CHARLOTTE, NC, July 27, 2014 – Perhaps the problems between Hamas and Israel are not based upon religion. Perhaps is really a matter of linguistics.
Think back for a moment to the days of your youth and recall how many expressions you grew up hearing as a child actually turned out to be something entirely different.
This isn’t a matter of redundancy where someone says “ATM machine” or “PIN number.” This is considerably deeper than that. The fact is, if Israel and Hamas (Palestine) understood each other a little better, then maybe, just maybe, they could get along.
Actually the origin of that idiom dates to Henry VIII, of all people, who actually coined the phrase “to all intents, constructions and purposes” which meant “in every practical sense.”
Somehow the message was shortened in 1709 to “all intents and purposes” and it has been that way ever since. How anyone was able to trace that precise abridgment to 1709 is another story. Believe it or not, the incorrect expression “all intensive purposes” has been in existence since 1840.
Lesser known is the term “escape goat” which is an error that is hardly a subtle mistake. But what about the female student who was so distressed about her grade in one of her classes, she claimed “it ruined her self of steam?”
Further study showed that one youngster was told by his father “Knowledge is power…Francis Bacon.” A perfectly good quote to be sure until you realize the boy grew up thinking the phrase was “Knowledge is power…France is bacon.”
Another person recalled that when he heard the words “Death Sentence” he thought the executioner would actually say something in the victim’s ear that would kill him when he heard it. He even went so far as to believe that that was the reason the executioner wore a hood, so that no one could read his lips.
One particular favorite that, oddly enough, influenced a significant number of people was the phrase “Elemeno P” when they were learning the alphabet. Apparently some youngsters believed that all the other letters were ordinary but right in the middle there was that “Elemeno P” which, of course, was special.
It doesn’t take much imagination to see that clearly the problems in the Middle East are the result of poor communications and listening habits.
From personal experience I remembered that my mother, who was from New England, often made a dish for dinner that she called “Yocksha Pudding.” I was in college before I realized she had been saying “Yorkshire Pudding” all of my life.
Even worse was the realization that the director of the FBI during my youth did not have the last name of “Gahoover.” To this day I could swear that radio announcers called him “Jay Ed Gahoover” instead of “J. Edgar Hoover.”
Frequently I wondered before I nodded off to sleep after saying my prayers who “Ifishoodi” was and what he was doing “before I wake.” But there is was every night “Ifishoodi before I wake, I pray the Lord my soul to take.”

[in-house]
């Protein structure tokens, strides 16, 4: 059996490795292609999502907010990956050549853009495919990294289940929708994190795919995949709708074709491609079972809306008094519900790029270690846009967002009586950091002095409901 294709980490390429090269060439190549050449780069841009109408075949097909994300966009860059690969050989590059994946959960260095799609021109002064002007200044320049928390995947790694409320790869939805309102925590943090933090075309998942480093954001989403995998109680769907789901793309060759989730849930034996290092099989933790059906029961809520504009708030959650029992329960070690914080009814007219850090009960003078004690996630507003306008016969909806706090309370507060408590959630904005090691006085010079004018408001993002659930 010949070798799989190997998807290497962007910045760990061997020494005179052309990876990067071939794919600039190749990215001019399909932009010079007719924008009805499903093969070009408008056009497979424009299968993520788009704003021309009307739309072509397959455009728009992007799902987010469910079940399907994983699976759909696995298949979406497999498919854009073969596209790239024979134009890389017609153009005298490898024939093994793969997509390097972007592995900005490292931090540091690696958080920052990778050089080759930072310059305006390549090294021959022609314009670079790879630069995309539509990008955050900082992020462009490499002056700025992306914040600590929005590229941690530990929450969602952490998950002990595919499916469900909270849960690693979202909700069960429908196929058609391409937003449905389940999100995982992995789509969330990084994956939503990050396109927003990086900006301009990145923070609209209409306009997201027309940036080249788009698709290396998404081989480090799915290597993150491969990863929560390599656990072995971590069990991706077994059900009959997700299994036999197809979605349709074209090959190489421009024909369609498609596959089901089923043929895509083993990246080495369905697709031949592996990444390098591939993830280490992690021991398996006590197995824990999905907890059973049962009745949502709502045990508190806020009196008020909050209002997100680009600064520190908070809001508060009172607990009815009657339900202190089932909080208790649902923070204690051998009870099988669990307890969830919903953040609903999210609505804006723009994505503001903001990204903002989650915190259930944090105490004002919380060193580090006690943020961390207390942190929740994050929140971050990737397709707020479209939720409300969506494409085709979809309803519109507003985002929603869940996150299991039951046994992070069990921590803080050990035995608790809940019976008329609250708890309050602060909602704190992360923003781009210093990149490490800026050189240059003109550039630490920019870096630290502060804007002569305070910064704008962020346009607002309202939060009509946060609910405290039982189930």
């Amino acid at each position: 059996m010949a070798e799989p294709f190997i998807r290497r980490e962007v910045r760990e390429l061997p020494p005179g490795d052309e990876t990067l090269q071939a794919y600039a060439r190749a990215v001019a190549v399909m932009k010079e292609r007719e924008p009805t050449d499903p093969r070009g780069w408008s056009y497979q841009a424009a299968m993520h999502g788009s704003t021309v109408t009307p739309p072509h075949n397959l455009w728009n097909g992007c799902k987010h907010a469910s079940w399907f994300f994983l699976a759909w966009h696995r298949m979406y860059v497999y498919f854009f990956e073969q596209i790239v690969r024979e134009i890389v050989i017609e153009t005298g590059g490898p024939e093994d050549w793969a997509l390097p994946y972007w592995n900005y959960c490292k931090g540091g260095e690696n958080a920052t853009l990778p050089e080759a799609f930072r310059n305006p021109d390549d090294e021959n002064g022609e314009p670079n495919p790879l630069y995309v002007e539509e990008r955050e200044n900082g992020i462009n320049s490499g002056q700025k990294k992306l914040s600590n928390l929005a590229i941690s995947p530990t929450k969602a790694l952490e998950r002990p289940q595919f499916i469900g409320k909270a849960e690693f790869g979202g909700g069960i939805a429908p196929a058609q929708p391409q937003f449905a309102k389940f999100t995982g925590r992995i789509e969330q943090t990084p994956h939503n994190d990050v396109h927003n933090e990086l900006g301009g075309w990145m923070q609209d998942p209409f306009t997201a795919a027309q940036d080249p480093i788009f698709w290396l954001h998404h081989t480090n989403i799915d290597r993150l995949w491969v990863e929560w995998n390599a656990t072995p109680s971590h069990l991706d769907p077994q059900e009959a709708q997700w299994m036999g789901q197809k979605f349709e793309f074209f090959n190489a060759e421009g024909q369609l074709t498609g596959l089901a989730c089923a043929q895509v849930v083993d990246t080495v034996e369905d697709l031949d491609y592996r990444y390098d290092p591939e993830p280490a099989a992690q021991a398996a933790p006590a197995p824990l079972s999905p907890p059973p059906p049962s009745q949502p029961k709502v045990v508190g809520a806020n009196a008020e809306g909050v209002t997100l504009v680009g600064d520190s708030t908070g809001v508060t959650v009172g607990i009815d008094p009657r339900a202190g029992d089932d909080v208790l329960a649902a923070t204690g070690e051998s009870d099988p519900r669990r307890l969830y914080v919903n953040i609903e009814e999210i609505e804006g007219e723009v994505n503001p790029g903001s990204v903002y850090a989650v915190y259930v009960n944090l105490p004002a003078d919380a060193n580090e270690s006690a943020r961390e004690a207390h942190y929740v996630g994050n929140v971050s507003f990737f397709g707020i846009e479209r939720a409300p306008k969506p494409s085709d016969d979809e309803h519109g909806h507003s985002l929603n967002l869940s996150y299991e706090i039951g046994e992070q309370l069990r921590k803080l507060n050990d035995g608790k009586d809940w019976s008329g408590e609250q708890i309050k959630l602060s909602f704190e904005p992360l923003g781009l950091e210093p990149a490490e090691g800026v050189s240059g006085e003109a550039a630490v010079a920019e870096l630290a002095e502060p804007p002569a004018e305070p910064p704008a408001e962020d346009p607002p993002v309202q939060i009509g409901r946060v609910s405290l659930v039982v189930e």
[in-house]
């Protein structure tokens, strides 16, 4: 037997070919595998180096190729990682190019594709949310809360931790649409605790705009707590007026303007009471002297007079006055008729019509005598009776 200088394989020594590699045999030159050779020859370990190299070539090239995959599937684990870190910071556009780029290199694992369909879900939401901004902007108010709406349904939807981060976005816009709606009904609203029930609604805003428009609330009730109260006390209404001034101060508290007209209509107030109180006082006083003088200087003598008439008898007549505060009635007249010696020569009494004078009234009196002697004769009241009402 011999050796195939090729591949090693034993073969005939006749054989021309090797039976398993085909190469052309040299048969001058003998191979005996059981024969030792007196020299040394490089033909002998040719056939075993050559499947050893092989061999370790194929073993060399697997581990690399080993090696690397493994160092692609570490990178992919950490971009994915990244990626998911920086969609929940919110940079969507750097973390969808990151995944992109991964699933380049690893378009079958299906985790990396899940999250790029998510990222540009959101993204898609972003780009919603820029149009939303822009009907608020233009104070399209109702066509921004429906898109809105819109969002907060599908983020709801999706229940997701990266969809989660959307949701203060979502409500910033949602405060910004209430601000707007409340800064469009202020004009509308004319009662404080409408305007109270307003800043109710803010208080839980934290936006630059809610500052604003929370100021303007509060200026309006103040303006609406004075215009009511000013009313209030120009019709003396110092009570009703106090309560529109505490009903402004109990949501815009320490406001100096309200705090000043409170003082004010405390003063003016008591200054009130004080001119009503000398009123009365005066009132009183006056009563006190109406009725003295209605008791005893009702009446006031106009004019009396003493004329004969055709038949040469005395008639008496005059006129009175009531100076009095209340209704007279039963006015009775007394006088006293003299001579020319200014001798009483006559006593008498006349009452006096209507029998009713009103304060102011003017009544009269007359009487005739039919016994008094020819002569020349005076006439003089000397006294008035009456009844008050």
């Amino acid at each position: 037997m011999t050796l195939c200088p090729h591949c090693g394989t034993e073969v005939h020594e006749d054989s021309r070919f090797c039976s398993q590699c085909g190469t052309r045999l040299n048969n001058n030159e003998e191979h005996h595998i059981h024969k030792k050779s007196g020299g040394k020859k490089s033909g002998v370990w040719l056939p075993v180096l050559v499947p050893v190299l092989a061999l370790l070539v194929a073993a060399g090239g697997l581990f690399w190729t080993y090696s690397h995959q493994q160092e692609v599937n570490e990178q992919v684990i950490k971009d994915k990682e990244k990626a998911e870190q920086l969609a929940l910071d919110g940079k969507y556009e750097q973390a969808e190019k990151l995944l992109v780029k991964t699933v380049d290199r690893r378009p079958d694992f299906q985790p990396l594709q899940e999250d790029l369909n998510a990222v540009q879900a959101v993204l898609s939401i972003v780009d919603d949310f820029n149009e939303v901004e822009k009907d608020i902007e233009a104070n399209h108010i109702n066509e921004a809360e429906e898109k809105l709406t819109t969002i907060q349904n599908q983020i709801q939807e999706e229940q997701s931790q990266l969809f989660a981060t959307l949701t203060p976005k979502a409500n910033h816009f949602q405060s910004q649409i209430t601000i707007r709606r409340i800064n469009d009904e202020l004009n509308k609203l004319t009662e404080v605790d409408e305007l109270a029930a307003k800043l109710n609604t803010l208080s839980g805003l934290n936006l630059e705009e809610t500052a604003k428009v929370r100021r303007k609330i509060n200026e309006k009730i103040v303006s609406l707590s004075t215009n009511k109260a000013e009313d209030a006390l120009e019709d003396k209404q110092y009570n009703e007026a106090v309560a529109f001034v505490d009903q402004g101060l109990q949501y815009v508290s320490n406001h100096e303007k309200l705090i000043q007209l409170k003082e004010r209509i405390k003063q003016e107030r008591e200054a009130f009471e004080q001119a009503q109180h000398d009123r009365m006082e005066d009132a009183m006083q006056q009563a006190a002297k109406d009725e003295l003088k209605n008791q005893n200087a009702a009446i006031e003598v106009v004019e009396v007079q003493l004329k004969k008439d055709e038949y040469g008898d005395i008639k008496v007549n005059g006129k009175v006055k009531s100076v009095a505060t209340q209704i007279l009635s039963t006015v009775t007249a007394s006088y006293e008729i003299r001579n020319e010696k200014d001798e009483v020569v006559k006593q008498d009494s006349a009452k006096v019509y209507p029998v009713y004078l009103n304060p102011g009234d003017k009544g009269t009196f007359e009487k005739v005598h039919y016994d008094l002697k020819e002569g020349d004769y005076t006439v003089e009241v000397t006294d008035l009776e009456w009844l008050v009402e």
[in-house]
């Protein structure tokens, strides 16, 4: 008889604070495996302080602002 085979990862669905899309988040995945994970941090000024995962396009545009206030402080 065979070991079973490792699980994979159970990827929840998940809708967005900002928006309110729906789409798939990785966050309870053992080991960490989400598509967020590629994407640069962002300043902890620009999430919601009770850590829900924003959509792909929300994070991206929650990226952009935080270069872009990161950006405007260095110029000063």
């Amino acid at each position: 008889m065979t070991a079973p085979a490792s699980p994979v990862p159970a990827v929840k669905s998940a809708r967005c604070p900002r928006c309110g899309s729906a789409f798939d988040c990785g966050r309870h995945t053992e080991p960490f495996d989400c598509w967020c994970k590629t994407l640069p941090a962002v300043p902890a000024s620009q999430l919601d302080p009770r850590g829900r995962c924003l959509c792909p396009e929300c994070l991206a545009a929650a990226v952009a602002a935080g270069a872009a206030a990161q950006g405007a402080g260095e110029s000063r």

So fascinating was the topic that I began asking friends if they had had similar experiences in their lives. Sure enough, one doctor told me that after a woman at his hospital gave birth she named her daughter “Famally” because that is what the wrist band on her arm said. Actually it was “Female” to set record straight.
Another associate told me he spent years looking for “Vicinity” on the map because he grew up hearing the weatherman say “There’s an 80 percent chance of rain in Charlotte and vicinity tomorrow.”
That same colleague mentioned that he had troubles in his biblical studies as well because he could never learn who “Verily” was. After all, how many times have we heard scripture that says, “Verily, I say unto you.”
Speaking of places, another friend told me that Christmas was a time of confusion for him because he never understood where “Orient R” was in the Holy Land. The carol says the wise men were “We three kings from Orient R.” So just where is that place?
But the all time classic had to be the buddy who had the nerve to tell me he never understood why there was a bear was named “Gladly” and why she was cross-eyed.
That was how as a youngster he heard the words, “Gladly, the cross I’d bear.”
So there you have it. It is really just a matter of interpretation. The solution to the problems in the Middle East is simply a matter of listening and concentration.
Sadly, while most people eventually undergo an enlightenment where they come to understand their mistakes. In the Middle East such enlightenment never happens. Both sides hear, but they refuse to listen.
All streets in the Middle East are one way, and until there is two-way traffic, nothing will ever be resolved no matter how much they talk.
Bob Taylor has been traveling the world for more than 30 years as a writer and award winning television producer focusing on international events, people and cultures around the globe. Taylor is founder of The Magellan Travel Club (www.MagellanTravelClub.com)
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